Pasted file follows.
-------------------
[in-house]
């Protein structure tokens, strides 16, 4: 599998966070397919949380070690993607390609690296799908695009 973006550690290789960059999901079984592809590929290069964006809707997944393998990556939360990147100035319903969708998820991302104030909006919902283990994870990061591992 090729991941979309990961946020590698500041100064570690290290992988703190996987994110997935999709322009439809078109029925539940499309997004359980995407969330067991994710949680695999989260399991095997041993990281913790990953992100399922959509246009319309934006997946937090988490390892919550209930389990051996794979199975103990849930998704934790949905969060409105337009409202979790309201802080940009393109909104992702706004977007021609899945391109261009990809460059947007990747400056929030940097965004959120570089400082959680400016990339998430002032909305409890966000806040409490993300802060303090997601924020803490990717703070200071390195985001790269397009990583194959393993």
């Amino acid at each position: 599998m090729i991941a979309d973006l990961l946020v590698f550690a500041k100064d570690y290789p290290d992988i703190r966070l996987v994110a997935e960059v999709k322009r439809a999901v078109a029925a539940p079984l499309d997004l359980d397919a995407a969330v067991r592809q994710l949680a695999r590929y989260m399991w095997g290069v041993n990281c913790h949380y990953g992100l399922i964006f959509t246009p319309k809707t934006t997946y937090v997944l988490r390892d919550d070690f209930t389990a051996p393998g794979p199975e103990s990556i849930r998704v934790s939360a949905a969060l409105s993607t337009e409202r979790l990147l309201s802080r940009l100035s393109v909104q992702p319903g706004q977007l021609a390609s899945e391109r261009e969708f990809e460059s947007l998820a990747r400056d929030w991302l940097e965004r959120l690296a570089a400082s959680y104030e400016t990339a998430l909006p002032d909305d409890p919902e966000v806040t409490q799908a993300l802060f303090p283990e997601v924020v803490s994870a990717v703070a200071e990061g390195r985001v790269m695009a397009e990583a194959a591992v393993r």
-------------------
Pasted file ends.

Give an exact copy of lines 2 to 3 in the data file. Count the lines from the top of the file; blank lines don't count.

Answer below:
């Protein structure tokens, strides 16, 4: 599998966070397919949380070690993607390609690296799908695009 973006550690290789960059999901079984592809590929290069964006809707997944393998990556939360990147100035319903969708998820991302104030909006919902283990994870990061591992 090729991941979309990961946020590698500041100064570690290290992988703190996987994110997935999709322009439809078109029925539940499309997004359980995407969330067991994710949680695999989260399991095997041993990281913790990953992100399922959509246009319309934006997946937090988490390892919550209930389990051996794979199975103990849930998704934790949905969060409105337009409202979790309201802080940009393109909104992702706004977007021609899945391109261009990809460059947007990747400056929030940097965004959120570089400082959680400016990339998430002032909305409890966000806040409490993300802060303090997601924020803490990717703070200071390195985001790269397009990583194959393993």
């Amino acid at each position: 599998m090729i991941a979309d973006l990961l946020v590698f550690a500041k100064d570690y290789p290290d992988i703190r966070l996987v994110a997935e960059v999709k322009r439809a999901v078109a029925a539940p079984l499309d997004l359980d397919a995407a969330v067991r592809q994710l949680a695999r590929y989260m399991w095997g290069v041993n990281c913790h949380y990953g992100l399922i964006f959509t246009p319309k809707t934006t997946y937090v997944l988490r390892d919550d070690f209930t389990a051996p393998g794979p199975e103990s990556i849930r998704v934790s939360a949905a969060l409105s993607t337009e409202r979790l990147l309201s802080r940009l100035s393109v909104q992702p319903g706004q977007l021609a390609s899945e391109r261009e969708f990809e460059s947007l998820a990747r400056d929030w991302l940097e965004r959120l690296a570089a400082s959680y104030e400016t990339a998430l909006p002032d909305d409890p919902e966000v806040t409490q799908a993300l802060f303090p283990e997601v924020v803490s994870a990717v703070a200071e990061g390195r985001v790269m695009a397009e990583a194959a591992v393993r």